Your second novel which we are talking about, the award-winning Smrtholka, is distinctively rhythmic, and this rhythm and sound world which permeate the atmosphere of the train journey are also accentuated by the book’s graphics. Are the methods of poetry something you feel comfortable with even though your artistic and theoretical tools are more based in classical narration?
I would say that I have a poetic way of thinking. Sometimes I see lyrical images and I enjoy searching for ways to capture them and express them in prose.
What is your personal way of dealing with family tragedies and inherited troubles and grievances, or the unresolved tensions and recurring domestic dramas which you examine in your writing?
The best thing for me has probably just been to live with things, not hide them away, but continue forwards. And the most important thing for me is not to harbour feelings of being wronged and let them devour you.
You spent most of the covid period in California – what did the time spent there bring to your writing?
I don’t know yet. All I know is what it has brought into my life – which is a lot.
Do you agree with two prominent Czech literary critics that Czech female novelists pride themselves on their strange heroines?
I don’t know. I don’t have the same overview of contemporary Czech female novelists as our leading critics. Maybe they’re right. For me it’s a question of how you would define strange.
Are you inspired by contemporary Czech authors or do you take your inspiration from other artistic or literary forms?
I think that I find sources of inspiration everywhere – certainly not just from art and literature.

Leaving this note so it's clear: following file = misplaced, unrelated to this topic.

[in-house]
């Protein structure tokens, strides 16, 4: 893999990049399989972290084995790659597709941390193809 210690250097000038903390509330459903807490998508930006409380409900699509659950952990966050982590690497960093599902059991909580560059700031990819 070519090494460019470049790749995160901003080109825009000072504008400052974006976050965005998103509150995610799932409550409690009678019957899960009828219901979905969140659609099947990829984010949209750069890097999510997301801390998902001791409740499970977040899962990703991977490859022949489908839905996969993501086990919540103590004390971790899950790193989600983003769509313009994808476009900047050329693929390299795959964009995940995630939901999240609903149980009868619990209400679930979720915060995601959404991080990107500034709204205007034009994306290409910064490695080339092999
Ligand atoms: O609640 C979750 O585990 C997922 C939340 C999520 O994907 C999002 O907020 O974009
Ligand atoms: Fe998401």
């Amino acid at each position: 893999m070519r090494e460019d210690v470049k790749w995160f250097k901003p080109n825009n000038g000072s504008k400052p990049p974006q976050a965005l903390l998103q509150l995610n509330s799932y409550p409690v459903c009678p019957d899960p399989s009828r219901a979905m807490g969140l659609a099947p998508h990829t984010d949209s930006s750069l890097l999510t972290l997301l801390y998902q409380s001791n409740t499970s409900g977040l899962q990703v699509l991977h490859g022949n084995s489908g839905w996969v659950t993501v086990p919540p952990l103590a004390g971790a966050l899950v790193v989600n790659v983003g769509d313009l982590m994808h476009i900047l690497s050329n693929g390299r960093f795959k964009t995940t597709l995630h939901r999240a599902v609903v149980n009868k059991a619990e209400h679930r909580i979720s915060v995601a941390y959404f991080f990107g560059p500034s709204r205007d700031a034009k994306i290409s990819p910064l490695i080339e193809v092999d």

Is the study of literary theory more limiting or stimulating for the writer – does it interfere with creative work or does it support it?
That probably depends on the individual. It might impede one person and then help someone else. I took from it what was suitable for my work as well as for the interpretation of other works, and maybe even of the world in general…and then I decided to leave it.
You are part of the CELA international project, which aims to develop the skills of emerging writers and connect them across Europe. The second year of the project features 30 emerging writers, 79 translators and 6 literary professionals from 10 different European countries. As part of the project you were commissioned to write a short story. What was that experience like?
Wonderful. It’s always a challenge for me to write something on a given topic in such a way that I don’t let my hands get tied by the theme. I think that it worked out well. In addition, at the start I decided to link two subjects without having a clue as to how I’d finally connect them and whether it would work out. At the end it confirmed to me that sometimes it pays to trust your intuition.